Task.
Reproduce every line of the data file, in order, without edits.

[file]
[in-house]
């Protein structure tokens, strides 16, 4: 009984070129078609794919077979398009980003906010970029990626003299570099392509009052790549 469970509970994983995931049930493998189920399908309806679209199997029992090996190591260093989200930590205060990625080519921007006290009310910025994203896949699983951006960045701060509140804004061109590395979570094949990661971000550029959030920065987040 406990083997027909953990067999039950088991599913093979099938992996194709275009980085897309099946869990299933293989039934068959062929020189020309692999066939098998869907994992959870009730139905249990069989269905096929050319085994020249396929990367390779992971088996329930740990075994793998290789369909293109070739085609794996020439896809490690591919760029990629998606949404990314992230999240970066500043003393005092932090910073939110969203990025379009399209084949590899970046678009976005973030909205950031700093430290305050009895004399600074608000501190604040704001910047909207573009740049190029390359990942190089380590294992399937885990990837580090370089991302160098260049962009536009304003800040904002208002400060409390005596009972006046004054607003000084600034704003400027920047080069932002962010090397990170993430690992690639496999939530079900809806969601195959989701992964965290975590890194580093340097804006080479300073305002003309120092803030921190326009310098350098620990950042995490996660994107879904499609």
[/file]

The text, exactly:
[in-house]
């Protein structure tokens, strides 16, 4: 009984070129078609794919077979398009980003906010970029990626003299570099392509009052790549 469970509970994983995931049930493998189920399908309806679209199997029992090996190591260093989200930590205060990625080519921007006290009310910025994203896949699983951006960045701060509140804004061109590395979570094949990661971000550029959030920065987040 406990083997027909953990067999039950088991599913093979099938992996194709275009980085897309099946869990299933293989039934068959062929020189020309692999066939098998869907994992959870009730139905249990069989269905096929050319085994020249396929990367390779992971088996329930740990075994793998290789369909293109070739085609794996020439896809490690591919760029990629998606949404990314992230999240970066500043003393005092932090910073939110969203990025379009399209084949590899970046678009976005973030909205950031700093430290305050009895004399600074608000501190604040704001910047909207573009740049190029390359990942190089380590294992399937885990990837580090370089991302160098260049962009536009304003800040904002208002400060409390005596009972006046004054607003000084600034704003400027920047080069932002962010090397990170993430690992690639496999939530079900809806969601195959989701992964965290975590890194580093340097804006080479300073305002003309120092803030921190326009310098350098620990950042995490996660994107879904499609």